In one or more embodiments, the present invention involves an apparatus for determining a fluid-pressure diffusivity in a borehole comprising an electrode; and a measurement device disposed a fixed distance from the electrode; wherein the electrode injects an electrical current into a point on a wall of the borehole, wherein the measurement device measures at least one of strain, particle velocity, and particle acceleration at the fixed distance from the point of injection of the electrical current over time; and wherein the fluid-pressure diffusivity is determined based on the measured at least one of strain, particle velocity, and particle acceleration over time. Further embodiments of the apparatus may also include one or more of the following. The apparatus further comprising a second measurement device disposed a second fixed distance from the electrode; wherein the second measurement device measures at least one of strain, particle velocity, and particle acceleration at the second fixed distance from the point of injection of the electrical current over time; and wherein the fluid-pressure diffusivity is determined based on the second measured at least one of strain, particle velocity, and particle acceleration over time. The electrode and the measurement device are mounted on a pad. The measurement device, and the second measurement device are mounted on a pad. The determining of the fluid-pressure diffusivity comprising locating a point in time at which a second time derivative of the measured at least one of strain, particle velocity, and particle acceleration is zero. The measurement device is a Doppler-shifted laser displacement sensor. The measurement device is a piezo ceramic transducer. A waveform of the injected current is a simple step function. The injected current is 0.1 A. The fixed distance is 2 cm.

In one or more embodiments, the present invention involves an apparatus for determining a fluid-pressure diffusivity in a borehole comprising means for injecting an electrical current into a point on a wall of the borehole; and means for measuring at least one of strain, particle velocity, and particle acceleration at a fixed distance from the point of injection of the electrical current over time; wherein the fluid-pressure diffusivity is determined based on the measured at least one of strain, particle velocity, and particle acceleration over time. Further embodiments of the apparatus may also include one or more of the following. The apparatus further comprising means for measuring at least one of strain, particle velocity, and particle acceleration at a plurality of fixed distances from the point of injection of the electrical current over time; and means for determining the fluid-pressure diffusivity based on the plurality of measured at least one of strains, particle velocities, and particle accelerations over time. The determining of the fluid-pressure diffusivity comprises locating a point in time at which a second time derivative of the measured at least one of strain, particle velocity, and particle acceleration is zero. A waveform of the injected current is a simple step function. The injected current is 0.1 A. The fixed distance is 2 cm.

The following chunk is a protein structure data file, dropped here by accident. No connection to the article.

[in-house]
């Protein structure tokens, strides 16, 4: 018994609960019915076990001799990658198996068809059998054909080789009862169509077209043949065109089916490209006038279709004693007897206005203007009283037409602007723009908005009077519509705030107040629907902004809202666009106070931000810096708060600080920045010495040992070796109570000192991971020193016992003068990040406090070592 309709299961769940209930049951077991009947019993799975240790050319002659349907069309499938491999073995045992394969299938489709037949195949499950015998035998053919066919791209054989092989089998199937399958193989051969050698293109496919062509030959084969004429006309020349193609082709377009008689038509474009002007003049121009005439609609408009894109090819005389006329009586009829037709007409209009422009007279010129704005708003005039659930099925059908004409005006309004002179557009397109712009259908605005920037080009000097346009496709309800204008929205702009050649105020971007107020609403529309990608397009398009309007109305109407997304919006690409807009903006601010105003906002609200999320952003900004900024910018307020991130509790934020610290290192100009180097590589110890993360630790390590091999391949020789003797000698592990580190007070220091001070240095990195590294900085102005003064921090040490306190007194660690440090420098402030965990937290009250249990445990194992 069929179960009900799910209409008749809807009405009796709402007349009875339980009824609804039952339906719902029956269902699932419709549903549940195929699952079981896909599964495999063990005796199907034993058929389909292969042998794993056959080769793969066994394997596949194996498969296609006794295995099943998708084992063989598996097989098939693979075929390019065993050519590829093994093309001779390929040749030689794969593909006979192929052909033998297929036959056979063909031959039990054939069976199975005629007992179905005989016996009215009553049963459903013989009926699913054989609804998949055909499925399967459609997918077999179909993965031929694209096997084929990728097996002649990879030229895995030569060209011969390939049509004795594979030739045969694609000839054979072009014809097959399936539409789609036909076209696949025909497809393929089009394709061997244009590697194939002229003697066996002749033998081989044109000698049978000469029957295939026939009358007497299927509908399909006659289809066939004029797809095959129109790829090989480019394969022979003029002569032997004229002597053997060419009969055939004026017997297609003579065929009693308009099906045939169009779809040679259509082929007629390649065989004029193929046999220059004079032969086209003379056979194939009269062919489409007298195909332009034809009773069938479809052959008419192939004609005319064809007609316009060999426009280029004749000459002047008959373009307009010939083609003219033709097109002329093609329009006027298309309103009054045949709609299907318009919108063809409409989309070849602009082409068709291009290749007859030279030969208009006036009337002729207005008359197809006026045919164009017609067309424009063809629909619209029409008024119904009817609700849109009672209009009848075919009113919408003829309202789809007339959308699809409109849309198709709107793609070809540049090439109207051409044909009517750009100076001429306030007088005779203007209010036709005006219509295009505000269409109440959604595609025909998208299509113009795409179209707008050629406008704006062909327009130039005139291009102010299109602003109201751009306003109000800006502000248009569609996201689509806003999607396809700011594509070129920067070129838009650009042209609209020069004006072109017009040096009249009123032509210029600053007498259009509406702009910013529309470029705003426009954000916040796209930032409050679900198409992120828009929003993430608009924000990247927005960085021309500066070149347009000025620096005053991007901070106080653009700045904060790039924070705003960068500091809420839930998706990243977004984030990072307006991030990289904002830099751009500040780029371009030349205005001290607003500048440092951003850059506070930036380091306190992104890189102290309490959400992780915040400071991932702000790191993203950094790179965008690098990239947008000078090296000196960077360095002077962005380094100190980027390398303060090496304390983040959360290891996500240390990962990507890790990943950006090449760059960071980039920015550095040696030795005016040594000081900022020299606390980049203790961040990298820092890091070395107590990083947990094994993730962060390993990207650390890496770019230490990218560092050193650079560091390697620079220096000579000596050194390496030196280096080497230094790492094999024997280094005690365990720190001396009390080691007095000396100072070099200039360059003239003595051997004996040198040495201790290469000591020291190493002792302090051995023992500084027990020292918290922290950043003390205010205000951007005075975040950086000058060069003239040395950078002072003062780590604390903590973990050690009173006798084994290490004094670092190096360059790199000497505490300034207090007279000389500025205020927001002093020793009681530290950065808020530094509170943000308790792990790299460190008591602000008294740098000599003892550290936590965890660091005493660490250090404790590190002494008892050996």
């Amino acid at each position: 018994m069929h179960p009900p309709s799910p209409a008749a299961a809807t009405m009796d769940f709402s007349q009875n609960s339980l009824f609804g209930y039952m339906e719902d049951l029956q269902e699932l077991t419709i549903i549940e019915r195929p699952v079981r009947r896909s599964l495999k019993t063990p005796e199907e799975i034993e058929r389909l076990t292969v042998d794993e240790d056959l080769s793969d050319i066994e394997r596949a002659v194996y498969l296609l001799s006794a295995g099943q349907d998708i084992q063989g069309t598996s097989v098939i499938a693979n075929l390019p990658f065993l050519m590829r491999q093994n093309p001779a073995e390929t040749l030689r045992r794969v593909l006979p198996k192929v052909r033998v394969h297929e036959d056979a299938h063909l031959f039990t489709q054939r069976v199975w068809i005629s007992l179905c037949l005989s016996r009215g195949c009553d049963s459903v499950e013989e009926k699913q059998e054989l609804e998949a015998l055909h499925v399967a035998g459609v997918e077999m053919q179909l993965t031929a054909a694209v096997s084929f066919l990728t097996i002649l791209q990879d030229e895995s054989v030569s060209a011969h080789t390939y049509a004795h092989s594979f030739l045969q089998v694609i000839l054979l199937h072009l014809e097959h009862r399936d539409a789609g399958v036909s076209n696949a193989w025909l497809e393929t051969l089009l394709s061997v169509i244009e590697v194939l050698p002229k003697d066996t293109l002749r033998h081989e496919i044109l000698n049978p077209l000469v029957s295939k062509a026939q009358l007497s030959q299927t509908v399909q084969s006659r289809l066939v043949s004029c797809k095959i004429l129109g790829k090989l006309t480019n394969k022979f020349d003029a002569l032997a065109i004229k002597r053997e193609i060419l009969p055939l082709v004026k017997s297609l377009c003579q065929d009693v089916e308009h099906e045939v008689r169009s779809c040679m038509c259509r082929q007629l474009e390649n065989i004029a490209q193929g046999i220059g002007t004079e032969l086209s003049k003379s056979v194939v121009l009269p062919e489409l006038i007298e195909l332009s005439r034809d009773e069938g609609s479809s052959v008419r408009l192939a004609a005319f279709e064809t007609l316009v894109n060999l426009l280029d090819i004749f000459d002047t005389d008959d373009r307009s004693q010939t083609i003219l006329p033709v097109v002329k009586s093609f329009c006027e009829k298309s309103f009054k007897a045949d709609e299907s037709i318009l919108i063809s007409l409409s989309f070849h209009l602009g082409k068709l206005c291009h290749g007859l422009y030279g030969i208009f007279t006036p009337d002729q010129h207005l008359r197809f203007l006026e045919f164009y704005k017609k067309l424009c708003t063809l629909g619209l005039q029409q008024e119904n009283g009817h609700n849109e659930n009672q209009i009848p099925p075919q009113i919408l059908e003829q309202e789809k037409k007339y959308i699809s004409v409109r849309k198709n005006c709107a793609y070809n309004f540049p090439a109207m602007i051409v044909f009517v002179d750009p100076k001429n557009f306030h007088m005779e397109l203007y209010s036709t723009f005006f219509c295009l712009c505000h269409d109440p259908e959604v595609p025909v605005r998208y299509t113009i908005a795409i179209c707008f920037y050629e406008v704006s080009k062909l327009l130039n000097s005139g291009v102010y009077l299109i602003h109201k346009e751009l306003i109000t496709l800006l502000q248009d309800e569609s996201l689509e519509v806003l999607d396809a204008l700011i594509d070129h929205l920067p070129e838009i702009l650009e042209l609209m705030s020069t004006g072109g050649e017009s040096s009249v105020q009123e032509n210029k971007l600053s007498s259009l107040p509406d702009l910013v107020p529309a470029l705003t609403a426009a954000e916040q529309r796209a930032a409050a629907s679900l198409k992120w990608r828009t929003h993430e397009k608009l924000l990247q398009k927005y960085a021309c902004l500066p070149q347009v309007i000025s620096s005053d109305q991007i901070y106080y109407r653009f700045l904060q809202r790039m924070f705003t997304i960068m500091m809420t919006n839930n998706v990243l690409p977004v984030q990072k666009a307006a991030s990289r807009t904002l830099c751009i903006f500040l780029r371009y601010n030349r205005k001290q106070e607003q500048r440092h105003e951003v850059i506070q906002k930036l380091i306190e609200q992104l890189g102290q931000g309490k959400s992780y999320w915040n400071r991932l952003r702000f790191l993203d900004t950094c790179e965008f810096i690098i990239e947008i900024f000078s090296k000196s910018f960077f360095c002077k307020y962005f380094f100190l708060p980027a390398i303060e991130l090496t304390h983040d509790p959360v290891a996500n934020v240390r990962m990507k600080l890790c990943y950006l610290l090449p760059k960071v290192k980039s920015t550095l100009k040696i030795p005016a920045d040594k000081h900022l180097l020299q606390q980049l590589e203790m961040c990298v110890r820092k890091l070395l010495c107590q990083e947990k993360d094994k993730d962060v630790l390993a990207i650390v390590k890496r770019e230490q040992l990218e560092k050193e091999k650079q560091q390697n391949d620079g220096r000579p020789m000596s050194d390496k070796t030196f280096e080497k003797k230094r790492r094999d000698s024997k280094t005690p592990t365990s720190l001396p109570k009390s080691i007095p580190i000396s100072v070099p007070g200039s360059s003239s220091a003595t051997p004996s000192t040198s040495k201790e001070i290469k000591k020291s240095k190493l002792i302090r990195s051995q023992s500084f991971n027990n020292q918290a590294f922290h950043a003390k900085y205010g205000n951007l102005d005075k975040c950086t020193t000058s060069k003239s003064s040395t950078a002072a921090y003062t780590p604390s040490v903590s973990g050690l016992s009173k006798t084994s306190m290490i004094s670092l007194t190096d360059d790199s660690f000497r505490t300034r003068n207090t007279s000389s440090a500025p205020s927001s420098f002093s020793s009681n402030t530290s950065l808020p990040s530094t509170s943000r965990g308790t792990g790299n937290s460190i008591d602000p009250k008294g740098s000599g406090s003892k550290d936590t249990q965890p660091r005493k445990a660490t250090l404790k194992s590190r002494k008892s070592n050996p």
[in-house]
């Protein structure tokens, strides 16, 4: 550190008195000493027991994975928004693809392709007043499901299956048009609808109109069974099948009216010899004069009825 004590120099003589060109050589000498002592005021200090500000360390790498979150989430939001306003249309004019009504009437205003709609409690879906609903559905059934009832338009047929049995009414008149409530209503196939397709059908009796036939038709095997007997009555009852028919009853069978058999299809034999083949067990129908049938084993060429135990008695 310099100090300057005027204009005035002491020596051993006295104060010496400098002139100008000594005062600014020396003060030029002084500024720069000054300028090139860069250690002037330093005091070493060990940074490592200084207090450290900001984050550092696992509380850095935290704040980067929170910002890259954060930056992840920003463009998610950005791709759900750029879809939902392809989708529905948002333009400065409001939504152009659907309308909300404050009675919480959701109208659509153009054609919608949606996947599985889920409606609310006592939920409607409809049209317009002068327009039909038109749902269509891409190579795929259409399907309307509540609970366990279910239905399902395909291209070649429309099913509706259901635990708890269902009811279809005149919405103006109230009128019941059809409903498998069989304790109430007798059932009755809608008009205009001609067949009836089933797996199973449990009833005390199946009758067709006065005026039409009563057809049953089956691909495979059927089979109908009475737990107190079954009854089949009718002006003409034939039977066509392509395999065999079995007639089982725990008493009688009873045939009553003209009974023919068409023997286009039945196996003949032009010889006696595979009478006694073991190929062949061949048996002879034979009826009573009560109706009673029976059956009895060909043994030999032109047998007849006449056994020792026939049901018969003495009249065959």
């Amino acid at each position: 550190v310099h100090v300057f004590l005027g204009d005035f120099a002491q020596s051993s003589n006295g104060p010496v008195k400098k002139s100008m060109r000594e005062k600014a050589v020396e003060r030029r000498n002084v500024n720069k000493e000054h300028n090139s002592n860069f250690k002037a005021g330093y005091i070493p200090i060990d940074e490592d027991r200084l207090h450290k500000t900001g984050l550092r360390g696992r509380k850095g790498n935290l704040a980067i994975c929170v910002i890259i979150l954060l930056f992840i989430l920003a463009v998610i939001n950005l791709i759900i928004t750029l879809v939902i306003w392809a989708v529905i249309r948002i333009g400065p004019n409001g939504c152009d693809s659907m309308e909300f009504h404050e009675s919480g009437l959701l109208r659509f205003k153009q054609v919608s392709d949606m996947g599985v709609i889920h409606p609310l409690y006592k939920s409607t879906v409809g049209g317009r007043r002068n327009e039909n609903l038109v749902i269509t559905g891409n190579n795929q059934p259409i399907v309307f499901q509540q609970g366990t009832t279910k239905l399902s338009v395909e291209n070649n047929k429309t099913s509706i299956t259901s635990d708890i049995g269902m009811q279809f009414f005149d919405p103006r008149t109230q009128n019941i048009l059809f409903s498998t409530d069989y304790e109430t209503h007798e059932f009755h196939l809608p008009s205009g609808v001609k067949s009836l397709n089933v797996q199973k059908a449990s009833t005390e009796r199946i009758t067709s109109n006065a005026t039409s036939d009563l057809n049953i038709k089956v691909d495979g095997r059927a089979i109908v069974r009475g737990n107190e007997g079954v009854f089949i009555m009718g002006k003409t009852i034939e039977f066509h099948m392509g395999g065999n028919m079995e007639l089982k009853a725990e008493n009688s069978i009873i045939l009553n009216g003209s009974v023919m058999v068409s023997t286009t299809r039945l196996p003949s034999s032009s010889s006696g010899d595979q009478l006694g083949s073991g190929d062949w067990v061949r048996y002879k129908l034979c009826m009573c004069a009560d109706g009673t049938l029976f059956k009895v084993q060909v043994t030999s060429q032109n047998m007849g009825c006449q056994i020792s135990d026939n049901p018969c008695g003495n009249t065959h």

In one or more embodiments, the present invention involves a logging tool for determining a fluid-pressure diffusivity in a borehole comprising an electrode mounted on a pad; and a measurement device mounted on the pad a fixed distance from the electrode; wherein the pad is disposed against a wall of the borehole so as to facilitate the electrode injecting an electrical current into a point on a wall of the borehole and the measurement device measures at least one of strain, particle velocity, and particle acceleration at the fixed distance from the point of injection of the electrical current over time; wherein the electrode injects an electrical current into the point on a wall of the borehole; wherein the measurement device measures at least one of strain, particle velocity, and particle acceleration at the fixed distance from the point of injection of the electrical current over time; and wherein the fluid-pressure diffusivity is determined based on the measured at least one of strain, particle velocity, and particle acceleration over time; and wherein the determining of the fluid-pressure diffusivity comprises locating a point in time at which a second time derivative of the measured at least one of strain, particle velocity, and particle acceleration is zero. Further embodiments of the logging tool may also include one or more of the following. The measurement device is a Doppler-shifted laser displacement sensor. The measurment device is piezo ceramic transducer. A waveform of the injected current is a simple step function. The injected current is 0.1 A. The fixed distance is 2 cm.

Other aspects and advantages of the invention will be apparent from the following description and the appended claims.

BRIEF DESCRIPTION OF DRAWINGS

FIG. 1 shows a logging tool in accordance with one or more embodiments of the present invention.

FIG. 2 shows a representation of the Electrokinetic Phenomenon.

FIG. 3 shows an exemplary situation for measuring the response of a porous rock formation to an injected current.